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The Independent Culture
Bryan Ferry: Mamouna (Virgin, CD/LP/ tape, out tomorrow). An album that has arrived both surprisingly fast and painfully slowly. It's only 18 months since Ferry's last album, Taxi, a set of covers. But it's seven years since his last album of new songs, the curate's egg Bete Noire. The seven years have been itchy. An album was made, at a snail's pace, but rejected by the record company as uncommercial. Then came Taxi, a fine record, but a holding operation. When Ferry returned to the shelved album, Horoscope, he found some urgency, and here it is, remade, remodelled and released under a new name, like a supergrass. Given the studio time it took, it may be the most expensive album ever. When Ferry sings (on 'Gemini Moon') 'tick, tick, time, and time is money', he is writing from the heart.

But if you didn't know the background, you wouldn't guess it. Several of these 10 songs are as good as anything he has done, either solo or with Roxy Music. Which camp Mamouna belongs in is open to question: Phil Manzanera and Andy Mackay are among the players, and Brian Eno, who fell out with Ferry in 1973, rejoined him for a week to add characteristic touches ('sonic ambience', 'sonic awareness', even 'sonic distress') to most of the album, and to co-write one track, 'Wildcat Days'. This is a first: Ferry and Eno never wrote together in the old days, wildcat or otherwise. Perhaps they were right not to. The sonic stuff is super, but the song is routine.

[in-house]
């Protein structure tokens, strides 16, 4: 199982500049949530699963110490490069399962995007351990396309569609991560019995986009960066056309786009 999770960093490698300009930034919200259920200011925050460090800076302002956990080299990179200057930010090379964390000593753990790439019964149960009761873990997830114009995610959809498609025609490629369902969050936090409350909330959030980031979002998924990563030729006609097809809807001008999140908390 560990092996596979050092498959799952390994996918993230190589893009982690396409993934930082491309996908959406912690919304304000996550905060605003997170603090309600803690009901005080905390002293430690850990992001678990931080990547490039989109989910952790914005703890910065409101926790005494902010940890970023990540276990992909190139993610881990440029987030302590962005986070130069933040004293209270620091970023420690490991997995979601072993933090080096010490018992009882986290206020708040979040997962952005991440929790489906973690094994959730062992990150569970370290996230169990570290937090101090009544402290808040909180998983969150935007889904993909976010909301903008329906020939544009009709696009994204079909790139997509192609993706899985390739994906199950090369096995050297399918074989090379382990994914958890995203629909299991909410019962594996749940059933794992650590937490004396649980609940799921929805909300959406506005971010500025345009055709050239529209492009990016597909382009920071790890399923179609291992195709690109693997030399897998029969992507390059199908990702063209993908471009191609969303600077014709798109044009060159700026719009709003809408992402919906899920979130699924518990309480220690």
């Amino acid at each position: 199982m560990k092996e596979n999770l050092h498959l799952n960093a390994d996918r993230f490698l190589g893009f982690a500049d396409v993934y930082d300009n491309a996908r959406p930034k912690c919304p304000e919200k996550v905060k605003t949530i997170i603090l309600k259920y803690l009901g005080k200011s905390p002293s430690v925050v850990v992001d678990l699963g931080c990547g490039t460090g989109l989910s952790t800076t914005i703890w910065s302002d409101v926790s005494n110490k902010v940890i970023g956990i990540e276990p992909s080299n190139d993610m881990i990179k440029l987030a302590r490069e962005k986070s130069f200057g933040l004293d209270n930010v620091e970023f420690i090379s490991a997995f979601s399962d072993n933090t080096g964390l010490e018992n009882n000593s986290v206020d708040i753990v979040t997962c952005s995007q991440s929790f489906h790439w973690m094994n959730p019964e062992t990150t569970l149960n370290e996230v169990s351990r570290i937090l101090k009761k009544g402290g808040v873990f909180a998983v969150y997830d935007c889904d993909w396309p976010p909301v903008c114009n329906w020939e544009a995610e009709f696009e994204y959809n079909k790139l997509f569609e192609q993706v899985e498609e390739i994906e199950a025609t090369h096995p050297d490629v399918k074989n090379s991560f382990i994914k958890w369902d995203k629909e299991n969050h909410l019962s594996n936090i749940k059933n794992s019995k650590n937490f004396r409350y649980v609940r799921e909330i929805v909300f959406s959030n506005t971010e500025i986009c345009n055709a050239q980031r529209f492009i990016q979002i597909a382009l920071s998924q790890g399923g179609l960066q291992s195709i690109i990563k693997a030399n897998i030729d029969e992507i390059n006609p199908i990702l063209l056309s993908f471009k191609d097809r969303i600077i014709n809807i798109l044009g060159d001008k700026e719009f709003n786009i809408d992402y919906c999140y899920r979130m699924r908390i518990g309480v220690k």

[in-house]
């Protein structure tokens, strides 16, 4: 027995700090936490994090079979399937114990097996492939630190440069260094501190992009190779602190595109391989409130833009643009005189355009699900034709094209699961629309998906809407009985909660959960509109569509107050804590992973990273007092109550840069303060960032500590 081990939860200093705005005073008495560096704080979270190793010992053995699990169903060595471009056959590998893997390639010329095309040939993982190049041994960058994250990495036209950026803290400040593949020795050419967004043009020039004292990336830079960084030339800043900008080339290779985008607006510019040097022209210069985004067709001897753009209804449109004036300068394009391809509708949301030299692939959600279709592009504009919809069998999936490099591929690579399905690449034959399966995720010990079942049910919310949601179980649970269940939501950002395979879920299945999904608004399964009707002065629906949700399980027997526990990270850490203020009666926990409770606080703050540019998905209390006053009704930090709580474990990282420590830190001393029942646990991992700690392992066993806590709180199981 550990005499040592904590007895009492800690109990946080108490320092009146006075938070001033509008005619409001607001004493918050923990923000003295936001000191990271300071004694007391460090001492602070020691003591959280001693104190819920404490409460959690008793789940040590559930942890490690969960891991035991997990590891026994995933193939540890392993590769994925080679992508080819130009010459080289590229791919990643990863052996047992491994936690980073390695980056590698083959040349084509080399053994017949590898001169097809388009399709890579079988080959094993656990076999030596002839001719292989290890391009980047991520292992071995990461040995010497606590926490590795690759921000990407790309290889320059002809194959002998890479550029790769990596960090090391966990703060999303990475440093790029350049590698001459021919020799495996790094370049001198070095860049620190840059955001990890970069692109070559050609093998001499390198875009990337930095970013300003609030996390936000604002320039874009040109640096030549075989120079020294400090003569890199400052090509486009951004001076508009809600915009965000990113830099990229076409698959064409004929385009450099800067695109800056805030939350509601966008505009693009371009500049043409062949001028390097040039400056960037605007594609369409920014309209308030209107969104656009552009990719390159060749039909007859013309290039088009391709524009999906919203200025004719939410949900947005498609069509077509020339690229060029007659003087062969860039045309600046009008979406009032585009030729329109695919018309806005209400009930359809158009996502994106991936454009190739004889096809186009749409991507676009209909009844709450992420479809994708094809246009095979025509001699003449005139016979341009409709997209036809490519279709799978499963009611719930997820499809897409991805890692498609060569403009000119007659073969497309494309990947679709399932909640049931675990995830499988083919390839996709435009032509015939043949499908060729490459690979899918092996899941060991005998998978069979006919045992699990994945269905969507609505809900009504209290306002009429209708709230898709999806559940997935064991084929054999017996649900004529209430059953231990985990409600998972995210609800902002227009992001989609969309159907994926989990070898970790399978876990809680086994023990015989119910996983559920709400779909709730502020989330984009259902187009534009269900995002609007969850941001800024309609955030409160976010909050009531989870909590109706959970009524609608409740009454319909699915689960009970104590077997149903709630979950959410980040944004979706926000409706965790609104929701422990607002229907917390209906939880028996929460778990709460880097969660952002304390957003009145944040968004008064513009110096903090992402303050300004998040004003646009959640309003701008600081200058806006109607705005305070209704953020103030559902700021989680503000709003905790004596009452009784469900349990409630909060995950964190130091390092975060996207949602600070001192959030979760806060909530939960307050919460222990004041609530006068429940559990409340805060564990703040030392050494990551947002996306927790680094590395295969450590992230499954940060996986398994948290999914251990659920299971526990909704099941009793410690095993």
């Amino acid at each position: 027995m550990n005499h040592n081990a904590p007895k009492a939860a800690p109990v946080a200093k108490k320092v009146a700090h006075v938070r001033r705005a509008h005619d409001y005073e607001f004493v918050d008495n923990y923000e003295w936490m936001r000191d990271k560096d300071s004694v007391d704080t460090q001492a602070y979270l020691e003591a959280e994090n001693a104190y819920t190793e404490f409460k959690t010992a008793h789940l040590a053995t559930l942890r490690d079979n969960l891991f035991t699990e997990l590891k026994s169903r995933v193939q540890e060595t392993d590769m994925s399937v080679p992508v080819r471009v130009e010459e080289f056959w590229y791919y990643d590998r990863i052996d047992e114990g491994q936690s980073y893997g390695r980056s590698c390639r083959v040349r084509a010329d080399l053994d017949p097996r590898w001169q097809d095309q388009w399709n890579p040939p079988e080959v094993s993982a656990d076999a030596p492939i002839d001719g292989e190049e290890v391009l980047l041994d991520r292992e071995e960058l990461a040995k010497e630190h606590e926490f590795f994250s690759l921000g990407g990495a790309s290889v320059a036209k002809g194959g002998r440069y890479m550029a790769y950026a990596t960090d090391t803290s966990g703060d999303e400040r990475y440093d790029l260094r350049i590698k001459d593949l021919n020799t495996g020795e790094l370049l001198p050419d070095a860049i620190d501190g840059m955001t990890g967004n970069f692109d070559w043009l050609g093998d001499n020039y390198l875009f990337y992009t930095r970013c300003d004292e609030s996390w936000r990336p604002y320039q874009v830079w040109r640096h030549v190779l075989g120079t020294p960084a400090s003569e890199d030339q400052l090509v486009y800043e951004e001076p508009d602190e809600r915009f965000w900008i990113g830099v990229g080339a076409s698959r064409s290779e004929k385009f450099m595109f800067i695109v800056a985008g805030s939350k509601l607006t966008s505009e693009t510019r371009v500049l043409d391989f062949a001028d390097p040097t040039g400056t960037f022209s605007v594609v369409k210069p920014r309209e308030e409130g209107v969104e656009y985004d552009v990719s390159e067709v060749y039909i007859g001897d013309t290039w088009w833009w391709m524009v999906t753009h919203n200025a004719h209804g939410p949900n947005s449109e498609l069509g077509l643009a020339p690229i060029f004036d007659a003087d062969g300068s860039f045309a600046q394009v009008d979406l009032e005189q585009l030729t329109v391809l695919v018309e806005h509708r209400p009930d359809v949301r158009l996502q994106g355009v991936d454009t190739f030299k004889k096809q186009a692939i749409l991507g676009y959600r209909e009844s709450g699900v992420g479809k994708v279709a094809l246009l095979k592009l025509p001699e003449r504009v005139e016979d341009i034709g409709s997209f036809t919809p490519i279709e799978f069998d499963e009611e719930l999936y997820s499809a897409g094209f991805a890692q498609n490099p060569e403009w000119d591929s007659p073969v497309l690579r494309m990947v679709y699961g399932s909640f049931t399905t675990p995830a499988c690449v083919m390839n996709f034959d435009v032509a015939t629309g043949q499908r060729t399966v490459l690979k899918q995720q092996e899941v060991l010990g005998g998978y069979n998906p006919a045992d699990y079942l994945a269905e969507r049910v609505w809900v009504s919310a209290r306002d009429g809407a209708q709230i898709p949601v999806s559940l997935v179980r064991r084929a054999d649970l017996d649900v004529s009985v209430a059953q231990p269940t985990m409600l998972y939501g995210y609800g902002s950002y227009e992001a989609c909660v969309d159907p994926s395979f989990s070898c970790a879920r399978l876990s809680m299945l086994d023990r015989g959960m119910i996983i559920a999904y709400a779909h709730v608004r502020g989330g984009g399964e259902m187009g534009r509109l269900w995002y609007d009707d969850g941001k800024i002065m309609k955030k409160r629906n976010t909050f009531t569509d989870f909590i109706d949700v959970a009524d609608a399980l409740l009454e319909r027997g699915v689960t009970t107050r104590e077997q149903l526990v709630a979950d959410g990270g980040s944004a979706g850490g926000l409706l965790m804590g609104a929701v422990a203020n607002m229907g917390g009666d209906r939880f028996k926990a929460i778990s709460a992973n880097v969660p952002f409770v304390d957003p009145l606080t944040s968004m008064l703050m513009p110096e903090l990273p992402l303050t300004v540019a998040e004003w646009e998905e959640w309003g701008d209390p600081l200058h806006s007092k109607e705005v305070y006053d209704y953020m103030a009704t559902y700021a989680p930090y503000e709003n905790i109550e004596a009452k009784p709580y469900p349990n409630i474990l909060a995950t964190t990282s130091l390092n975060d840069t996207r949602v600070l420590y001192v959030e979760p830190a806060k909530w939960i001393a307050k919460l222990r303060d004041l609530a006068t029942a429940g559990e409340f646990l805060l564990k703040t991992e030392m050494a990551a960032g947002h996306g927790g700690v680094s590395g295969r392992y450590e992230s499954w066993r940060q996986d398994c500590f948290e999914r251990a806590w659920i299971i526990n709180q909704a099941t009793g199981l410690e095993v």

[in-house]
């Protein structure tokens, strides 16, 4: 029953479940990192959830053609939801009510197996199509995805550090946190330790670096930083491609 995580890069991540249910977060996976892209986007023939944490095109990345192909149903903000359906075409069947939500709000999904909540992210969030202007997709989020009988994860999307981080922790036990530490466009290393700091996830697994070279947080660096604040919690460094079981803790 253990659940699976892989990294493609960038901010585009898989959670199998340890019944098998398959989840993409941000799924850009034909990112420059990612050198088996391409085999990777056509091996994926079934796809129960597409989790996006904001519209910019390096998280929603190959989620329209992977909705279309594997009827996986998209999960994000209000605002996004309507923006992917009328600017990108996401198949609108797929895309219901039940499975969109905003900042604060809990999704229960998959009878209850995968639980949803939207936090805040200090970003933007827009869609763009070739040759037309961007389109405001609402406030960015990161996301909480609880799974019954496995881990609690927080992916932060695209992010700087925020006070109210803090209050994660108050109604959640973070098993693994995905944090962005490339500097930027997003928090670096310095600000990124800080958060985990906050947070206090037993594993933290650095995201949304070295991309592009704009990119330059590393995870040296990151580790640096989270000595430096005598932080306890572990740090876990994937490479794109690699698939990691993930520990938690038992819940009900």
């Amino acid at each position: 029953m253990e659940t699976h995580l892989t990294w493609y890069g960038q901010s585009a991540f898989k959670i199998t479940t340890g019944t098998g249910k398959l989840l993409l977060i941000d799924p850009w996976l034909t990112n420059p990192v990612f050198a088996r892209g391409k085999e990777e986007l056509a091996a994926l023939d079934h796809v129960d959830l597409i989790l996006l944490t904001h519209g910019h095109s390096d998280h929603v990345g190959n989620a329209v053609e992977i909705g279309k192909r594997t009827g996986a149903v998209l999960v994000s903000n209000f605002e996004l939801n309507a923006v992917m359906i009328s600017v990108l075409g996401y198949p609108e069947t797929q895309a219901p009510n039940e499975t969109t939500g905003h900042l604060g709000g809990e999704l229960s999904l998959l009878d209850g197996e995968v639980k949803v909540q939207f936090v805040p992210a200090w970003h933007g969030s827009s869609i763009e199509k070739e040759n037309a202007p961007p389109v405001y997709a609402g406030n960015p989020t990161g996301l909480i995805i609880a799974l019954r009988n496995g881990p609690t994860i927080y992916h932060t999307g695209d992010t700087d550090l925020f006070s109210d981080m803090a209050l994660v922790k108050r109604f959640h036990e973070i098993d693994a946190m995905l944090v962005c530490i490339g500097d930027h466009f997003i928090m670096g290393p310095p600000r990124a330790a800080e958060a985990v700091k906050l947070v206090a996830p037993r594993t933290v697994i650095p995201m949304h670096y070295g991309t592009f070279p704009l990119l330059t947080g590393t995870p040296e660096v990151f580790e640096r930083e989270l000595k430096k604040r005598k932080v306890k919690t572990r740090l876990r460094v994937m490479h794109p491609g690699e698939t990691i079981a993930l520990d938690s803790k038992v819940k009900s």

Elsewhere, Ferry rediscovers his ear for a tune, without losing his eye for detail. The gently pulsating title track, the yearning ballad 'Your Painted Smile', the Eno-meets- Marvin Gaye dance workout 'The 39 Steps', the loner's anthem 'The Only Face' and the tender love song 'Chain Reaction' all lodge in your mind after a couple of plays. Best of the lot is 'Which Way to Turn' - a melody that ought to be a film theme, an arrangement of gorgeous simplicity, and words (a neat touch) that are all about indecision.

The style remains the same - R'n'B de luxe - but with added warmth, especially in the vocals, which get higher and less stylised as Ferry approaches 50. There are flaws: some of the lyrics are perfunctory, and the choppy funk guitar can grate against the lyricism of the other guitars, Ferry's keyboards and Mackay's saxophone. But this is a beautiful record. Time will tell if it's as good as Avalon, the high-water mark for Ferry's mature period. So far, it is.

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